Stanislaw Skrowaczewski has achieved remarkable acclaim in the recording studio over the past decade with laudatory complete cycles of the Bruckner and Beethoven symphonies. This was, perhaps, somewhat unexpected considering that these feats were accomplished not whilst at the helm of the Minneapolis Symphony or the Hallé Orchestra – renowned ensembles with which the Polish maestro had previously held the position of Music Director – but, rather, with the then-lesser-known and now non-existent Saarbrücken Radio Symphony Orchestra. Skrowaczewski was their Principal Guest Conductor for thirteen years from 1994, after which they merged with the equivalent ensemble in nearby Kaiserslautern and rebranded themselves as the Deutsche Radio Philharmonie. This most recent release represents a link in the amalgamation process. Schumann's First and Fourth symphonies were recorded in March 2007 with the SRSO, whereas the Second and Third were documented seven months later with the newly-formed DRP.
It quickly becomes evident in the B-flat-major First Symphony that Skrowaczewski maintains a two-pronged approach of the first order. On the one hand, he ensures that his musicians are instilled – and, thus, instil the listener – with the infectiously amicable nature of the music. This is, one immediately feels, an ensemble with real communicative personality, as every movement is exceedingly well characterised. The Scherzo is a flurry of lilt and inflection, and the closing Allegro animato e grazioso is notable for its animated woodwind solos. However, Skrowaczewski's focus on the whole does not prevent him from illuminating Schumann's scores with moments of exquisite detail. Hear, for example, the striking balance in the first violins' octave melody at the beginning of the same work's Larghetto, in which those playing the lower line dominate proceedings whilst those on top create a wispy, ethereal timbre with their hushed duplication eight notes above.
The First Symphony is arguably the zenith of this set, though solid cases can easily be put forward for the other three. Skrowaczewski navigates the idiosyncratic Fourth with aplomb, highlighting its cyclical elements in such a way that palpably links the four movements. The Second is full of desperation and despair despite its C-major key signature, a result of the composer's slow emergence from ill-health and depression whilst he wrote the work. The rendition of the work's nucleus – the desolate Adagio espressivo – vividly evokes these times without becoming a syrupy muddle of sentimentality. Amongst the Third's many highlights are the laid-back Scherzo, exuding all the carefree allure of a bucolic dance, and the mysterious fourth movement – an eerie soundworld residing somewhere between species counterpoint and Barber's Adagio for Strings – which viscously tumbles forth with weighty solemnity. The symphony is also noteworthy for some particularly ebullient brass playing.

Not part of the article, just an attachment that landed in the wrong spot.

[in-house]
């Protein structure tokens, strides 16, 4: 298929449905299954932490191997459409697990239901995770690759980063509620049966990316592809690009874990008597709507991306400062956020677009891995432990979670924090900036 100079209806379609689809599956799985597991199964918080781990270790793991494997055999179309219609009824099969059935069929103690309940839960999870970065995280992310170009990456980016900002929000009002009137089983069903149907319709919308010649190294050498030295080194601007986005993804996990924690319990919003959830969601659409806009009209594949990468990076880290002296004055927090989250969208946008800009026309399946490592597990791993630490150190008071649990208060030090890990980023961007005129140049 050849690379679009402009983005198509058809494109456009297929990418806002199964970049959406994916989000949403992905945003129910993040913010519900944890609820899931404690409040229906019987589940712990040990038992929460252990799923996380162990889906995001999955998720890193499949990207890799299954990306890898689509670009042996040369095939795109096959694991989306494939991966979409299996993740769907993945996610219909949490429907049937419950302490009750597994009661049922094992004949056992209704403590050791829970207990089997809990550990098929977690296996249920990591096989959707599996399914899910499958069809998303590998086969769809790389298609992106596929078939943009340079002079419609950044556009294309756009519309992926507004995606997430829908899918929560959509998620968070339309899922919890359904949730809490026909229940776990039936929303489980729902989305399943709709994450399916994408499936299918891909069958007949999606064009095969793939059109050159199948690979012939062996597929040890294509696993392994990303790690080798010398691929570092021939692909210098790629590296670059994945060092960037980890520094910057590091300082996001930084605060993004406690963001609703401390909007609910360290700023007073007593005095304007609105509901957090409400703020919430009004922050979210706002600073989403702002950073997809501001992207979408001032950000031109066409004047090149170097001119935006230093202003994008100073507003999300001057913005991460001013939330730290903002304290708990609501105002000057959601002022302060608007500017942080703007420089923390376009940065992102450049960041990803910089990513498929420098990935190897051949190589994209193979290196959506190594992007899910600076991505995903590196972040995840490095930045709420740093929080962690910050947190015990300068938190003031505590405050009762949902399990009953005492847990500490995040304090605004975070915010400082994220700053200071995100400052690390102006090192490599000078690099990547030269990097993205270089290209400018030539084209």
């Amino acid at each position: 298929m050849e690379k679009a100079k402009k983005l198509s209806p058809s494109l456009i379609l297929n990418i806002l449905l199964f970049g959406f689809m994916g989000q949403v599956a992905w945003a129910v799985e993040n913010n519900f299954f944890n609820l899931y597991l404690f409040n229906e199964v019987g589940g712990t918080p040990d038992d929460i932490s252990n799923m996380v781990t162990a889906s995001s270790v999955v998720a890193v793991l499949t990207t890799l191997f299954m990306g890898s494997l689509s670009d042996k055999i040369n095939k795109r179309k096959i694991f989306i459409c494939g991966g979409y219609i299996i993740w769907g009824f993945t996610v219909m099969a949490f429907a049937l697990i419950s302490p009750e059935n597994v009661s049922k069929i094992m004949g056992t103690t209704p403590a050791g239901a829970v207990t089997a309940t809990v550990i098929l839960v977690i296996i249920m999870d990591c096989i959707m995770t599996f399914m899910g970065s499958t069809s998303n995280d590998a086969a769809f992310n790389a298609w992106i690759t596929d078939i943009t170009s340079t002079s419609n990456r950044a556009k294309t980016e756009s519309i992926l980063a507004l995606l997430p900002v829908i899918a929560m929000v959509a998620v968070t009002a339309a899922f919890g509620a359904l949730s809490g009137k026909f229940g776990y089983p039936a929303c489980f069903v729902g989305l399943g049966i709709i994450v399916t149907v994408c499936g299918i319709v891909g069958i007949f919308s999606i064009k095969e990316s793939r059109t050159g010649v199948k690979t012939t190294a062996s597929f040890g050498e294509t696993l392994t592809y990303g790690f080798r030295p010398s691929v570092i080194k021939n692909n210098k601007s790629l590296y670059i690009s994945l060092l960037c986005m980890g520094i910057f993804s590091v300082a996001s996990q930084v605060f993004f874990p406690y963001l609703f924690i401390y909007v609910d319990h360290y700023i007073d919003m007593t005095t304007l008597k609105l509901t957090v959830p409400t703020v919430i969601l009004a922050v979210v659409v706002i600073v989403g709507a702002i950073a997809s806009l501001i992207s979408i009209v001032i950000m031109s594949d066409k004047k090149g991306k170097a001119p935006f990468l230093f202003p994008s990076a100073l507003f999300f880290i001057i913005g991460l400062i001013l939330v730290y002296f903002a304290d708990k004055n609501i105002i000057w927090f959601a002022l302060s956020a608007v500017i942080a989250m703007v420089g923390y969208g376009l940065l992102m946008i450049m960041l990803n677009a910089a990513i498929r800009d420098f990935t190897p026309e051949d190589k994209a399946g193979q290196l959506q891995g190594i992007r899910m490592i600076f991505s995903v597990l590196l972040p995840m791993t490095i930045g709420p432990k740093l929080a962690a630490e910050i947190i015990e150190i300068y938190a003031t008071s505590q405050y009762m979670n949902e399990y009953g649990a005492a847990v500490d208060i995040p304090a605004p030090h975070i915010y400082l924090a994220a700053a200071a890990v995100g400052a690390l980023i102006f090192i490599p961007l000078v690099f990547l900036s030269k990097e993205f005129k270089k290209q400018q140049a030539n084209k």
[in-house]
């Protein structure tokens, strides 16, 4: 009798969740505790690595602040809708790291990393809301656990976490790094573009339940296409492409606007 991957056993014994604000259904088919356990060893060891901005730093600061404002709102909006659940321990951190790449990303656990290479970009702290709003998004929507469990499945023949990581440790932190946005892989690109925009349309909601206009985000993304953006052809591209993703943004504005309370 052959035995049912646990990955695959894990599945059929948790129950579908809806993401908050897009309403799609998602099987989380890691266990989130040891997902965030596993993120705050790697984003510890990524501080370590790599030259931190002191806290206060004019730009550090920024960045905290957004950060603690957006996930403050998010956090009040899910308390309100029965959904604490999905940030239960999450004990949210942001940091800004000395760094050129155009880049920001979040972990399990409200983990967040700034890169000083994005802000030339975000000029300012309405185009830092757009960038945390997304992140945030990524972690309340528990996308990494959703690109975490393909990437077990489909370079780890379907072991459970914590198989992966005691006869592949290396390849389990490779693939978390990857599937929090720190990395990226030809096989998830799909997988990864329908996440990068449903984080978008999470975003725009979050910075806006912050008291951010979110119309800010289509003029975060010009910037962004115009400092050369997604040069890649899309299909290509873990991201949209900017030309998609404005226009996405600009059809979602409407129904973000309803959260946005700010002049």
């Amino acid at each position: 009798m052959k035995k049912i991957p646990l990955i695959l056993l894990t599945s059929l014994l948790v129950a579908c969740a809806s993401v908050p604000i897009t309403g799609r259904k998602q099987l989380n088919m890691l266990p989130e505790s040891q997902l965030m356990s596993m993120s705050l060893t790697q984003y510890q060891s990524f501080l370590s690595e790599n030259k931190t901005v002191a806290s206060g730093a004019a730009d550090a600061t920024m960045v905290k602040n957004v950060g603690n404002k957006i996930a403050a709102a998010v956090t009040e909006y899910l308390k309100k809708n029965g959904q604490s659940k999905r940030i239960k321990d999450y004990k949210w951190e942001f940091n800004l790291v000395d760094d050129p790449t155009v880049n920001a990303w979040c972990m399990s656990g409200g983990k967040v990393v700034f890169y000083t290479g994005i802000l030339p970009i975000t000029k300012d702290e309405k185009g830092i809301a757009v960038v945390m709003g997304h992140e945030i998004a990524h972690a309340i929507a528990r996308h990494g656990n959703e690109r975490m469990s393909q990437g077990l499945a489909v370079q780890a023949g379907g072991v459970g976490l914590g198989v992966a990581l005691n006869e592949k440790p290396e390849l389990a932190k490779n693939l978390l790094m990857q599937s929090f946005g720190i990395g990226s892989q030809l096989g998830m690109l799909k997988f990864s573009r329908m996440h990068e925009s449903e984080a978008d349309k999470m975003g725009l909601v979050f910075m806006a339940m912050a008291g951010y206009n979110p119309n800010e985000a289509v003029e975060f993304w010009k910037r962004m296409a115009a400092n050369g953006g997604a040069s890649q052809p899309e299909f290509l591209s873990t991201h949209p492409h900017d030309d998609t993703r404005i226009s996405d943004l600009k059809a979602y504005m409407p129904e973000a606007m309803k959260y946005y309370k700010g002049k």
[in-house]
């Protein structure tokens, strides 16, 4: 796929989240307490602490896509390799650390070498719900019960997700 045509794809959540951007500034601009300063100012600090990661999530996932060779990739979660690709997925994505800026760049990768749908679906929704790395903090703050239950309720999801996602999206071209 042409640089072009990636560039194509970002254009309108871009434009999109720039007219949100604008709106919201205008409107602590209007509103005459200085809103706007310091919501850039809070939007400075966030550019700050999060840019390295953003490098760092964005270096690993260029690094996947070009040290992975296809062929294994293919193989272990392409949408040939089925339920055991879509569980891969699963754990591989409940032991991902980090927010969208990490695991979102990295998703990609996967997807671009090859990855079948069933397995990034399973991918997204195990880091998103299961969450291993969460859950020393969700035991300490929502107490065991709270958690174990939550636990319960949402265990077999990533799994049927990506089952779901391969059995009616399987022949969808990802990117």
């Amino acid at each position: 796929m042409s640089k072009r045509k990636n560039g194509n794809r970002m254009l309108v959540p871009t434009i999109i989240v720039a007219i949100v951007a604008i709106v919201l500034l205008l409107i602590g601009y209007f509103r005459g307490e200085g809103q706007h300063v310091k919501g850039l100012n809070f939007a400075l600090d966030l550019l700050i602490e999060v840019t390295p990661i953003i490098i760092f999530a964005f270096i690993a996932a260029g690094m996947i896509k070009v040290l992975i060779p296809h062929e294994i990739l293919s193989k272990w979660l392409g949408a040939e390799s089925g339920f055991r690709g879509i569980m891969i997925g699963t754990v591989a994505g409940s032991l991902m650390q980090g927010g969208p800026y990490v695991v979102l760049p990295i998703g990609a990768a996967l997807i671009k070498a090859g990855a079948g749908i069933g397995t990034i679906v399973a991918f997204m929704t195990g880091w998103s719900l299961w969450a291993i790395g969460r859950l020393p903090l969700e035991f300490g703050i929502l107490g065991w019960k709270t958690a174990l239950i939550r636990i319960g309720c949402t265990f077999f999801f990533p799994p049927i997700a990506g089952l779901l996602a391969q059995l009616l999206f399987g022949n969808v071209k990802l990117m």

It is clear from these performances that the strings – be they in the SRSO or the DRP – lack the sheen of those heard in the world's elite orchestras. However, what the ensembles may find wanting in polish and refinement is recompensed with an abundance of bustling fervour and spirit. The resultant tightly controlled ferment is aided throughout by a wonderfully wholesome acoustic which allows for full-bodied, effective tutti passages as well as the explication of the individual lines deftly coaxed to prominence by Skrowaczewski. Nowhere are these elements more unmistakable than in the Second Symphony's sweeping, folk-like finale and the triumphantly resolute opening Lebhaft of the Third, in which Skrowaczewski's riveting tempo sweeps us along as if propelled by the Rhine's most forceful torrents.
These performances are imbued with their conductor's inexorable joie de vivre, and possess a conspicuous sense of exhilaration and dynamism elusive to all but the finest musicians. Skrowaczewski and his orchestra(s) certainly prove admirable advocates of this enigmatic symphonist. An excellent addition to any CD collection.
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